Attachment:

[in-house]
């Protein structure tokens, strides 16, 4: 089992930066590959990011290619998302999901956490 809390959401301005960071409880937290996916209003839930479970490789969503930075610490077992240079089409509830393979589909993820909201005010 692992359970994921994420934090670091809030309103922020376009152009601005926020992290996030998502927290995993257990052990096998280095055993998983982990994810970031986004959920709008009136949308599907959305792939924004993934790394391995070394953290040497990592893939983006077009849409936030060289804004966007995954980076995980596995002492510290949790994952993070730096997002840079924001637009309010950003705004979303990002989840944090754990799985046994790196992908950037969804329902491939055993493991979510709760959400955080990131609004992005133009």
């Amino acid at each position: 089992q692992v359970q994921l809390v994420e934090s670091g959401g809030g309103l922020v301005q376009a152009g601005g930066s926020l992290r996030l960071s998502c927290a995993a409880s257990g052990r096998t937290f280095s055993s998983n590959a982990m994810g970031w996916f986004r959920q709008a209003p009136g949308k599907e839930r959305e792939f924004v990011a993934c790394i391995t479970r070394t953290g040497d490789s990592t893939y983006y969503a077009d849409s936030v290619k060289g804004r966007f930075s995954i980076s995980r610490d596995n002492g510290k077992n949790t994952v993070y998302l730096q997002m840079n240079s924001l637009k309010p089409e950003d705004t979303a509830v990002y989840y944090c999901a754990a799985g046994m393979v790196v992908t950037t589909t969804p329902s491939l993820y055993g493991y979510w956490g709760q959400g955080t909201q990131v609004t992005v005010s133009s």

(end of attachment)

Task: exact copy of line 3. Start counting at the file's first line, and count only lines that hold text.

């Amino acid at each position: 089992q692992v359970q994921l809390v994420e934090s670091g959401g809030g309103l922020v301005q376009a152009g601005g930066s926020l992290r996030l960071s998502c927290a995993a409880s257990g052990r096998t937290f280095s055993s998983n590959a982990m994810g970031w996916f986004r959920q709008a209003p009136g949308k599907e839930r959305e792939f924004v990011a993934c790394i391995t479970r070394t953290g040497d490789s990592t893939y983006y969503a077009d849409s936030v290619k060289g804004r966007f930075s995954i980076s995980r610490d596995n002492g510290k077992n949790t994952v993070y998302l730096q997002m840079n240079s924001l637009k309010p089409e950003d705004t979303a509830v990002y989840y944090c999901a754990a799985g046994m393979v790196v992908t950037t589909t969804p329902s491939l993820y055993g493991y979510w956490g709760q959400g955080t909201q990131v609004t992005v005010s133009s």